“What remains of our once rich land is like the body of a sick man, with the fat and soft earth having wasted away and only the bare skeleton remaining.   Years ago, many of the mountains were arable.  The valleys that were full of rich soil are now marshes.  Hills that were once covered with forests and produced abundant pasture now produce only food for bees.  Once the land was enriched by annual rains, which were not lost as they are now, by flowing from the bare land into the sea.  Once the soil was deep, it absorbed and kept the water, and this water soaked into the hills and fed springs and running streams everywhere.   Now abandoned shrines at these dried up springs attest that our description of the land is true. 
Plato (427 - 347 BC)



Thanks for that.

I spent some time at a friend's place in the greek islands... what plato said is still true on that island 2400 years later.  In antiquity the small island supported a population of 60,000...ancient terraced hillsides everywhere, the vast majority now barren. The springs dried up.  Now the pop is about 2,000 sustained by imports from the mainland, tourism and Eurozone bailouts. 
 
Mark Vander Meer
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Where I live we are seeing this same trend, going at a fast pace.  I've seen at least 10 major streams disappear over the past 20 years.  I’m sure it’s a very common occurrence everywhere.
 
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I just want to say that I love this idea, it is a sound idea.  I wish I could afford some land in a decent area. As it is, I can't, so all I could afford was land in a bad area from every angle concerned.  4 - 7 inches of rainfall per year.  Let me repeat, 4 to 7 inches.  Some years have less than 1 inch rain in the past, after overgrazing took over the plain.

Does anyone know of land for free?

Seriously.  I'm not joking.

There's got to be some people who want good organic food in their neighborhood but don't want to do the work themselves (addicted to high stressful jobs and the money they make) but might split off some land for someone who wants to feed their village.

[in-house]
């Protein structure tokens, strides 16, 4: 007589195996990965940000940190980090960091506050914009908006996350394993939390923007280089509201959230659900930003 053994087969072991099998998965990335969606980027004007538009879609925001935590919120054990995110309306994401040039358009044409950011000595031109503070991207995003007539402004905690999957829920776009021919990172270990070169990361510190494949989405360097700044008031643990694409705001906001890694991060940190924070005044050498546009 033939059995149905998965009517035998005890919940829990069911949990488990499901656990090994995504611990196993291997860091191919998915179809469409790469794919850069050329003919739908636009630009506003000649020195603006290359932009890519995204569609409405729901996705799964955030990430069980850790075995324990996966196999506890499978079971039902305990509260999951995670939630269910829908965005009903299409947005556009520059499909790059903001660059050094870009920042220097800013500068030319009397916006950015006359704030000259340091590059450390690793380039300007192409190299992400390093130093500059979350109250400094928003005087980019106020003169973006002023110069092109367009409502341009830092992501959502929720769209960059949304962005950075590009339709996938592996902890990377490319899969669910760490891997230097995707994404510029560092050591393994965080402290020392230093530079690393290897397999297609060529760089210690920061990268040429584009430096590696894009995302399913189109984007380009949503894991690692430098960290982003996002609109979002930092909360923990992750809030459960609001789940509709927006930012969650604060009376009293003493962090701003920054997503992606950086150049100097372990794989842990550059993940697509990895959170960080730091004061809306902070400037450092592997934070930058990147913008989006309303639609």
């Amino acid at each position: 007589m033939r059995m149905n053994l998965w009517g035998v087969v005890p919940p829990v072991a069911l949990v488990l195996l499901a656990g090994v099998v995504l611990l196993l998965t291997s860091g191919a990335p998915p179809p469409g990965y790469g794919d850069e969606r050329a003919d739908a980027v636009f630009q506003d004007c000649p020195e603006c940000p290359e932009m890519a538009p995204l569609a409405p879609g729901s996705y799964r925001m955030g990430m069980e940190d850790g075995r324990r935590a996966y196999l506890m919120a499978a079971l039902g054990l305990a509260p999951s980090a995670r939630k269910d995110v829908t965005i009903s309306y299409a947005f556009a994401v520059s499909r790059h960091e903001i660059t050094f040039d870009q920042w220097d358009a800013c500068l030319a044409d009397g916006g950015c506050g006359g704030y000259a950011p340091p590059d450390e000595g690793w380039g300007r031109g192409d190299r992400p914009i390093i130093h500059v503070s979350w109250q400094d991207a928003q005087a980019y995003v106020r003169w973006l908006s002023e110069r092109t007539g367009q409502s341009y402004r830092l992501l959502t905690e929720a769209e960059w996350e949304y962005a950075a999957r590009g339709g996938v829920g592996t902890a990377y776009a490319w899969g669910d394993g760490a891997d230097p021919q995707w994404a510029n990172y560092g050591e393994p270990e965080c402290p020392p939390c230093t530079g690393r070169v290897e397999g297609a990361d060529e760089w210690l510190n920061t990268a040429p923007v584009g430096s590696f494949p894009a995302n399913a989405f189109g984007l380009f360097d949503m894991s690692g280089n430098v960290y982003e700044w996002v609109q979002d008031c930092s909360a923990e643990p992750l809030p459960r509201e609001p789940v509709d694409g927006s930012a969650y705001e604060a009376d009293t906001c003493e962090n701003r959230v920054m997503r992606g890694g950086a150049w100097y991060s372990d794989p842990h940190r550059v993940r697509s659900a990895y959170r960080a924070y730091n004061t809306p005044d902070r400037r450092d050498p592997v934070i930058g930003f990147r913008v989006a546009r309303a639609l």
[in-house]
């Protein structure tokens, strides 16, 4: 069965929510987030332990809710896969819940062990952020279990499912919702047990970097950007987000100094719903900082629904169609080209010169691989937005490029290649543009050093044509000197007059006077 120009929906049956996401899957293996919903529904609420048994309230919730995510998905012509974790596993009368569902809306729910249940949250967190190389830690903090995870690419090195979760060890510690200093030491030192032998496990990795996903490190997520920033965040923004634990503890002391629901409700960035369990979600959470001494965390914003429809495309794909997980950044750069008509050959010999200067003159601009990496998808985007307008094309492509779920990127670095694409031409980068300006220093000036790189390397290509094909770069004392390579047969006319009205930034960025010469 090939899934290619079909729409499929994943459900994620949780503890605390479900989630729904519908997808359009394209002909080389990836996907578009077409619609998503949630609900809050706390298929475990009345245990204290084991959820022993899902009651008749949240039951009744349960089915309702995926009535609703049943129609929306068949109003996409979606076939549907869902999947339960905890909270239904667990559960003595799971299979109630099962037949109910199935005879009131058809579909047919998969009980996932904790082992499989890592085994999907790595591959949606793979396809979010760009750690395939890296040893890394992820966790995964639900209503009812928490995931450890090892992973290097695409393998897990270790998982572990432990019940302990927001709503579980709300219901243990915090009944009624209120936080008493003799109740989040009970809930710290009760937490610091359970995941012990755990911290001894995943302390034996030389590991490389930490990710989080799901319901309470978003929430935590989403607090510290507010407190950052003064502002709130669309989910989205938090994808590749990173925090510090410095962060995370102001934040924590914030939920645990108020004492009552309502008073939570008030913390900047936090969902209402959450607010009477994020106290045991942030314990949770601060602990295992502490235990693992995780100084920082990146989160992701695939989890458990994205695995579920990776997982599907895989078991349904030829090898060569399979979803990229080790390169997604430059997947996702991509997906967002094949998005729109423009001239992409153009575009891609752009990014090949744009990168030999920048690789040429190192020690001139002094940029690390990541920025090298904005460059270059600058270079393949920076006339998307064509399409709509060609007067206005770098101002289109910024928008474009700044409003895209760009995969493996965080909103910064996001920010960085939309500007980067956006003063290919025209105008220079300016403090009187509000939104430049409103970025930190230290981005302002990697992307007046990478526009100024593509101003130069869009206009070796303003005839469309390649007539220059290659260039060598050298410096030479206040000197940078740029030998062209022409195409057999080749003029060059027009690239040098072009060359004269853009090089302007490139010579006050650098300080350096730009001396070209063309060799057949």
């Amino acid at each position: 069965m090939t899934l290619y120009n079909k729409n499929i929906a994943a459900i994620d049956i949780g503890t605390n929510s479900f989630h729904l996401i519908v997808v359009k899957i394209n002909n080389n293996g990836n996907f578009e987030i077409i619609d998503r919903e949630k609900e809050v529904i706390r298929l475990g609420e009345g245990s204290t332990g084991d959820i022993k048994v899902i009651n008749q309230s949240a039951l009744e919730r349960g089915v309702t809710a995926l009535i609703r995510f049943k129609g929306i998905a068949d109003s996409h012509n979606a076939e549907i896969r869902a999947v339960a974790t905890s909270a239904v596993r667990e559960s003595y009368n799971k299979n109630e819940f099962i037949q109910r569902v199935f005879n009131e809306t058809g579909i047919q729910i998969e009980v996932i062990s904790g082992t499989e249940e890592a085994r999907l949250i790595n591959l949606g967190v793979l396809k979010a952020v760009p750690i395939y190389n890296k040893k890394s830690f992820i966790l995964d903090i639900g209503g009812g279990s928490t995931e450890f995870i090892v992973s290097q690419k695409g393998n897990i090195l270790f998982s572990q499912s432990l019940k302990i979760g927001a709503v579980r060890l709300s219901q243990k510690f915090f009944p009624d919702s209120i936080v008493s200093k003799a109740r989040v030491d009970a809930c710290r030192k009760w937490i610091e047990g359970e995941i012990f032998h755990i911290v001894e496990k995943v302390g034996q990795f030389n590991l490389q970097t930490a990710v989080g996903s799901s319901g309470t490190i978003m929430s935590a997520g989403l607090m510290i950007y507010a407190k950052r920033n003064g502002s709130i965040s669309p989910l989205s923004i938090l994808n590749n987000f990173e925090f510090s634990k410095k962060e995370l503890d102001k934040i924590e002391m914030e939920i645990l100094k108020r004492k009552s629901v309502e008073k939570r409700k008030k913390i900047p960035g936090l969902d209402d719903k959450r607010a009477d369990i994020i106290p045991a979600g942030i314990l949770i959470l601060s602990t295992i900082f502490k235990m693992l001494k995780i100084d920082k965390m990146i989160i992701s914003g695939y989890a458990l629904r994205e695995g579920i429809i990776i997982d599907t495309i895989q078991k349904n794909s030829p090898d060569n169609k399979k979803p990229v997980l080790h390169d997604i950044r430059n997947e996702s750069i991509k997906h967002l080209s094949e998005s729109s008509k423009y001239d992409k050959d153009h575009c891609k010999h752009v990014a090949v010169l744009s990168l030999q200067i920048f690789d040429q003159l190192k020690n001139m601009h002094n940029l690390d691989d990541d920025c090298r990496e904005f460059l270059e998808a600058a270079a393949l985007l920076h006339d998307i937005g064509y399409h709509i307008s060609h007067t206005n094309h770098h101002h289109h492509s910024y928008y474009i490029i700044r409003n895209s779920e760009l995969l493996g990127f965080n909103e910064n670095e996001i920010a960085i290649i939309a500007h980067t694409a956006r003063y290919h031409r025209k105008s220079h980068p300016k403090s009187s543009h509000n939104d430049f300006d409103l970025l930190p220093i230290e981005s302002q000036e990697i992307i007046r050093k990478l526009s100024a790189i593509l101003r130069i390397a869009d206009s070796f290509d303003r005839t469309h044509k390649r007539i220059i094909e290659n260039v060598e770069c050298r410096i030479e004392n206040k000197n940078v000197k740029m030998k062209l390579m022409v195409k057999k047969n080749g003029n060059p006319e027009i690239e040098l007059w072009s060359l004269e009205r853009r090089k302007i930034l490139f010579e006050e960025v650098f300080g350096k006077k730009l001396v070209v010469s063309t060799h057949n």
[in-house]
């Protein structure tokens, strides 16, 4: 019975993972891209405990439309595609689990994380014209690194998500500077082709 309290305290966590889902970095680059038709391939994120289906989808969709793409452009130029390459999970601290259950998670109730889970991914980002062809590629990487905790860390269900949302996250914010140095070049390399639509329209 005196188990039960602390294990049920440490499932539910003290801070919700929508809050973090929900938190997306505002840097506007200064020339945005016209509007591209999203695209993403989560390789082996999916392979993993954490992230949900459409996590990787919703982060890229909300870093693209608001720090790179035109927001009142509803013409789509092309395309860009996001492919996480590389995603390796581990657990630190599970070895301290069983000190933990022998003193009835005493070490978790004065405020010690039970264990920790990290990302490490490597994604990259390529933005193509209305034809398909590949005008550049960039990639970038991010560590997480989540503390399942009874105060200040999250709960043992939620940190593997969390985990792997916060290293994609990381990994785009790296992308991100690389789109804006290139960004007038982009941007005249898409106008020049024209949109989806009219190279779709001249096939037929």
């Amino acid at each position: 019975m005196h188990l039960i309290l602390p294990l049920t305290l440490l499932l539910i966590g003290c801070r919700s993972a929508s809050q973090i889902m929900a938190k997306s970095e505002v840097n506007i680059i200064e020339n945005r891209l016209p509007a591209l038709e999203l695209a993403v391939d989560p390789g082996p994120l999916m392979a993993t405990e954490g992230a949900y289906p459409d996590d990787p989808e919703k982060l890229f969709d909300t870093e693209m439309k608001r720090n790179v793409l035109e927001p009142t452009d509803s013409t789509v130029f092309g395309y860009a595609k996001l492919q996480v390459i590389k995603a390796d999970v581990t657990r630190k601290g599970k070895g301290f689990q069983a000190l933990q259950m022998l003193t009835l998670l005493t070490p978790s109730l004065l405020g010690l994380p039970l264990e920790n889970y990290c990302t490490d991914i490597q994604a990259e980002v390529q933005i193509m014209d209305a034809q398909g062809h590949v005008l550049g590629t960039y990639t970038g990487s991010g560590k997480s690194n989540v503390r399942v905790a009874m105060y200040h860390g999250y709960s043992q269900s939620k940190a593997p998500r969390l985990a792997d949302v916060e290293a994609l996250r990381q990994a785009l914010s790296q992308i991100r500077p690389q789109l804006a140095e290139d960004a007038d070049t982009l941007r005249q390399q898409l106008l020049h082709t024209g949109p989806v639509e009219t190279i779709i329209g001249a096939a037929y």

Terri Matthews
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Some people hire out to be caretakers of other peoples land: often the pay is a free place to live, and being allowed to garden isnot unusual. There is a magazine out, I THINK it is called caretakers journal and I THINK it is on-line.
 
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You have alot of great ideas here Paul.  I agree that it will work.  Anything better than dried up grass is improvement,  so it WORKED.  Some people seem to have gotten hung up on the flowing stream thing.  If a creek there flows for a month or all year is not really the point.  Making a creek where there is none now is the point.  Holding back the limited water that the site gets so that the land can use it and support a variety of plant life is the point.  And YES that will work.  Swales,  ponds,  trees ect will all combine to make that work.  I really think that you have gotten a project on your hands here Paul.  Maybe you need to talk to the City Planners and see if they will give you and a group of New Volunteer the right to take this barren 400 acres and make it into a show place.  Great educational tool for the local schools.  I wouldnt hold your hand to the fire about the 5 year thing,  take all the time you need,  start with Baby steps and show everyone the progess.  Take alot of pictures and show the befor and after.  Now that I have put in my 2 cents worth,  I will be quiet. 

PS,  Sorry,  I am too far away to help Volunteer
 
pollinator